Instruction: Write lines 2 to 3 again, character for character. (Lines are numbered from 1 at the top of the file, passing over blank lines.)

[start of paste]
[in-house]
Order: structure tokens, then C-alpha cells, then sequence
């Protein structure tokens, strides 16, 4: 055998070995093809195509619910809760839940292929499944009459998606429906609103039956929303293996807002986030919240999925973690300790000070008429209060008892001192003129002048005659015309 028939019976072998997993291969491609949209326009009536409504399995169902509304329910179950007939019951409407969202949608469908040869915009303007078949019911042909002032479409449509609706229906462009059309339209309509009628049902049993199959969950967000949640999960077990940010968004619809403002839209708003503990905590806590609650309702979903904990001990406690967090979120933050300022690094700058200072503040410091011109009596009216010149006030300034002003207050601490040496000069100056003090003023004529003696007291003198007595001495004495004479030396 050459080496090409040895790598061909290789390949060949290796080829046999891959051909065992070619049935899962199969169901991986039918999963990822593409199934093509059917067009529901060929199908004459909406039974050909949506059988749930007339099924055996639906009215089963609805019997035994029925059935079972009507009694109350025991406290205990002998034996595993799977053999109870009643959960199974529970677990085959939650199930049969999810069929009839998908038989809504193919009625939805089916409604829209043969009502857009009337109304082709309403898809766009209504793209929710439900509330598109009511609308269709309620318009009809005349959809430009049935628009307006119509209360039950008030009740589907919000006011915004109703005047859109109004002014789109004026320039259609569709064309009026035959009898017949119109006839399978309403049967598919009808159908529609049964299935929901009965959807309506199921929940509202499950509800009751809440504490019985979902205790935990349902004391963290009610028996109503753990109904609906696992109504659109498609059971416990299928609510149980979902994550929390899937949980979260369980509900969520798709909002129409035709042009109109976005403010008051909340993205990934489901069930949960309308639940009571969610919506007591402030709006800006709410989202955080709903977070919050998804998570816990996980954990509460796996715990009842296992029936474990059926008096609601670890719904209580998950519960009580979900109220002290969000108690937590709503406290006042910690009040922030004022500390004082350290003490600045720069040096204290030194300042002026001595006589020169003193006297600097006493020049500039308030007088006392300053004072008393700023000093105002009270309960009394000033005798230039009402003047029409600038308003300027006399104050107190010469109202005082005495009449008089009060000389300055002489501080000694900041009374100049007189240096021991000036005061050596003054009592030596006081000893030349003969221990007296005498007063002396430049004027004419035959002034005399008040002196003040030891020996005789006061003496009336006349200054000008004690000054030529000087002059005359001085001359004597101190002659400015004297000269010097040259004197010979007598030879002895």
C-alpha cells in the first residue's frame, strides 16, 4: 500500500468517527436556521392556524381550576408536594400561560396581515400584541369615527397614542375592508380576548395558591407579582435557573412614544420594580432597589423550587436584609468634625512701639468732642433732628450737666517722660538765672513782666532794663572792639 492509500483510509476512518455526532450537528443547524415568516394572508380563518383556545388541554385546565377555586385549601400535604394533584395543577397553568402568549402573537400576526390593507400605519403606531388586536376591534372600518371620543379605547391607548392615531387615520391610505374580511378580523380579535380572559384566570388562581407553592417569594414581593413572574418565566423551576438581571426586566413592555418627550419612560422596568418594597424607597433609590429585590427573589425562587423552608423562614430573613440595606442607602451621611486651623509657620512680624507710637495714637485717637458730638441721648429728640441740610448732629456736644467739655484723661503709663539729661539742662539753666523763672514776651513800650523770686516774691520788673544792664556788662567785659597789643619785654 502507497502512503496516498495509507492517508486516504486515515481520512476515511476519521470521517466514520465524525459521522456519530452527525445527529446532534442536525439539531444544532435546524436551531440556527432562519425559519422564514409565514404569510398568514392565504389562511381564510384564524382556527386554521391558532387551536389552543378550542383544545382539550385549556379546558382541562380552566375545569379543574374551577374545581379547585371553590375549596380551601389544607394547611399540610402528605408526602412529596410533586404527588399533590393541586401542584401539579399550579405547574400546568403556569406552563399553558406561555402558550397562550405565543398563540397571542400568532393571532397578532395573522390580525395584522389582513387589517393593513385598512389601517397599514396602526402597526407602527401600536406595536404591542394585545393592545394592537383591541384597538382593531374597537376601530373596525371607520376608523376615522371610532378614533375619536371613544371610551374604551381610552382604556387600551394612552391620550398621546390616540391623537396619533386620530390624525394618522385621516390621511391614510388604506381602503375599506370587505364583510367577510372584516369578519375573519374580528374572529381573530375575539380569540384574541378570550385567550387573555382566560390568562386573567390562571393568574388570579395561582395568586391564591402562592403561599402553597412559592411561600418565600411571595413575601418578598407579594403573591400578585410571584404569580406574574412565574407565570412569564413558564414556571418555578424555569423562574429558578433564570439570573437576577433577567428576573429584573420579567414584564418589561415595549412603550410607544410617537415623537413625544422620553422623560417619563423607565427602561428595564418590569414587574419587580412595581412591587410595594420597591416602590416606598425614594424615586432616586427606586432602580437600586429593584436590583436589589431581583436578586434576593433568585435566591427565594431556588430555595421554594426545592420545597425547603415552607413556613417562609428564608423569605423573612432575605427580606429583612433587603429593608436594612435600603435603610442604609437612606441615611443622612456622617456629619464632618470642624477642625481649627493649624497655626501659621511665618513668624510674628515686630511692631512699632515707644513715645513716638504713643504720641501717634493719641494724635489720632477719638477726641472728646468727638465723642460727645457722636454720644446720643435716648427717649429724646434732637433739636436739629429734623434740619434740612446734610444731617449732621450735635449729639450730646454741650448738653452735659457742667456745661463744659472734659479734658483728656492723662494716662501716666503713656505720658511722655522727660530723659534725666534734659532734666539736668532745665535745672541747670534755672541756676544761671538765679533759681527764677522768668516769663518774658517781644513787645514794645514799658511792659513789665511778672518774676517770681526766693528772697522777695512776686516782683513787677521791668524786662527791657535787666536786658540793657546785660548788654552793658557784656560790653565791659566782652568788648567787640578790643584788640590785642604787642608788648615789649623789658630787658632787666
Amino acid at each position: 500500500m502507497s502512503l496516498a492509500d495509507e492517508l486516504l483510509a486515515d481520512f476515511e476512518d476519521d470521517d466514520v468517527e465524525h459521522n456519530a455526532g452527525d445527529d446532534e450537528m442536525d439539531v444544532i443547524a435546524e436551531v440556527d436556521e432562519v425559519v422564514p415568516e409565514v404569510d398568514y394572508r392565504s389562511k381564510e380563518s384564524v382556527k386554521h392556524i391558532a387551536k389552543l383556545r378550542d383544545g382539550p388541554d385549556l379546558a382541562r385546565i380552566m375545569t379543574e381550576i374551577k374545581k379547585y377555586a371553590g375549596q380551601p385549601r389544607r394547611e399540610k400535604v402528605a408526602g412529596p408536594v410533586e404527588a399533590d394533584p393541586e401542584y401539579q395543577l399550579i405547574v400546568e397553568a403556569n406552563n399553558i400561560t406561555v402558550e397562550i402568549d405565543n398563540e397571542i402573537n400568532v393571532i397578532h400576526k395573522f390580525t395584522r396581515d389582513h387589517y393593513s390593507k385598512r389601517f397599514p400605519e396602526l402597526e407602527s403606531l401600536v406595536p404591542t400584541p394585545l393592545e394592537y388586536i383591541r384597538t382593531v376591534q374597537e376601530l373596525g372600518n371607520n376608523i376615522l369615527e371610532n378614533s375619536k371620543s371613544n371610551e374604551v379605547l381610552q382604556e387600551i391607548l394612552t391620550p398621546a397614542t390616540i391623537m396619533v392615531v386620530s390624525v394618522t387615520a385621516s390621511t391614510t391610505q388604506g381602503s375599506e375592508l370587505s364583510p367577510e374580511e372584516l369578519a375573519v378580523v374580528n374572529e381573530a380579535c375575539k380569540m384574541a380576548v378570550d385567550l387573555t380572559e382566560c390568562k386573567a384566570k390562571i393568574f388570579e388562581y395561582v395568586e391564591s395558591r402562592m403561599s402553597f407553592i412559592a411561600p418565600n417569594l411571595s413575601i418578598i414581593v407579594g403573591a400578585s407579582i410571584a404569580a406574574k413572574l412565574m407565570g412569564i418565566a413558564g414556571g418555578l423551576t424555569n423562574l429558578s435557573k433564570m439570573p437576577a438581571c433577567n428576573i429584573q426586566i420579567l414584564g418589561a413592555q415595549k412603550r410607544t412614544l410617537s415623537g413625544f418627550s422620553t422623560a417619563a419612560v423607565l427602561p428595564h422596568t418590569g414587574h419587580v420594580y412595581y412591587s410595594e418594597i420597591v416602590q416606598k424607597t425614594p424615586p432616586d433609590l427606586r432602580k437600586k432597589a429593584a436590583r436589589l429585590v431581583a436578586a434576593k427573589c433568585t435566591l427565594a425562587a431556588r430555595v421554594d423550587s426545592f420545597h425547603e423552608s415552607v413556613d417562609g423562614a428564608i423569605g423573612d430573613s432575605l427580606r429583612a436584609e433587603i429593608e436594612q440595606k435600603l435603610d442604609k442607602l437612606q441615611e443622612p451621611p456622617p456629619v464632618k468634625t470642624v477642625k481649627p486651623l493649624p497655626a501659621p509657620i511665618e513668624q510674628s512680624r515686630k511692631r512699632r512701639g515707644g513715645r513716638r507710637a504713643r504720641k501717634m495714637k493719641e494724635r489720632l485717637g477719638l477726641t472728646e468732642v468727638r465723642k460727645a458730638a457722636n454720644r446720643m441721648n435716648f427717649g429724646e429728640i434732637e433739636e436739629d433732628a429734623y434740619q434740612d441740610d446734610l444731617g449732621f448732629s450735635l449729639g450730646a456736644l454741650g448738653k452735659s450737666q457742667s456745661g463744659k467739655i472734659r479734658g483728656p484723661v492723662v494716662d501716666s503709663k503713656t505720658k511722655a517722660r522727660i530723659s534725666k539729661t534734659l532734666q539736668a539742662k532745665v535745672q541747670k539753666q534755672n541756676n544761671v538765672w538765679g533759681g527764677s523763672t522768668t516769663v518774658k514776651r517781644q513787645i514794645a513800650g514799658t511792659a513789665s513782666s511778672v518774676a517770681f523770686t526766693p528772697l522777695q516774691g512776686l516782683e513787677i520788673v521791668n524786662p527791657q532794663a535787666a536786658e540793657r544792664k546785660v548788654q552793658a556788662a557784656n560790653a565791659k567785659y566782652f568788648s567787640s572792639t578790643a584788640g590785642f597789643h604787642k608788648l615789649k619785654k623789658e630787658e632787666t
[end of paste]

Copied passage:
Order: structure tokens, then C-alpha cells, then sequence
């Protein structure tokens, strides 16, 4: 055998070995093809195509619910809760839940292929499944009459998606429906609103039956929303293996807002986030919240999925973690300790000070008429209060008892001192003129002048005659015309 028939019976072998997993291969491609949209326009009536409504399995169902509304329910179950007939019951409407969202949608469908040869915009303007078949019911042909002032479409449509609706229906462009059309339209309509009628049902049993199959969950967000949640999960077990940010968004619809403002839209708003503990905590806590609650309702979903904990001990406690967090979120933050300022690094700058200072503040410091011109009596009216010149006030300034002003207050601490040496000069100056003090003023004529003696007291003198007595001495004495004479030396 050459080496090409040895790598061909290789390949060949290796080829046999891959051909065992070619049935899962199969169901991986039918999963990822593409199934093509059917067009529901060929199908004459909406039974050909949506059988749930007339099924055996639906009215089963609805019997035994029925059935079972009507009694109350025991406290205990002998034996595993799977053999109870009643959960199974529970677990085959939650199930049969999810069929009839998908038989809504193919009625939805089916409604829209043969009502857009009337109304082709309403898809766009209504793209929710439900509330598109009511609308269709309620318009009809005349959809430009049935628009307006119509209360039950008030009740589907919000006011915004109703005047859109109004002014789109004026320039259609569709064309009026035959009898017949119109006839399978309403049967598919009808159908529609049964299935929901009965959807309506199921929940509202499950509800009751809440504490019985979902205790935990349902004391963290009610028996109503753990109904609906696992109504659109498609059971416990299928609510149980979902994550929390899937949980979260369980509900969520798709909002129409035709042009109109976005403010008051909340993205990934489901069930949960309308639940009571969610919506007591402030709006800006709410989202955080709903977070919050998804998570816990996980954990509460796996715990009842296992029936474990059926008096609601670890719904209580998950519960009580979900109220002290969000108690937590709503406290006042910690009040922030004022500390004082350290003490600045720069040096204290030194300042002026001595006589020169003193006297600097006493020049500039308030007088006392300053004072008393700023000093105002009270309960009394000033005798230039009402003047029409600038308003300027006399104050107190010469109202005082005495009449008089009060000389300055002489501080000694900041009374100049007189240096021991000036005061050596003054009592030596006081000893030349003969221990007296005498007063002396430049004027004419035959002034005399008040002196003040030891020996005789006061003496009336006349200054000008004690000054030529000087002059005359001085001359004597101190002659400015004297000269010097040259004197010979007598030879002895």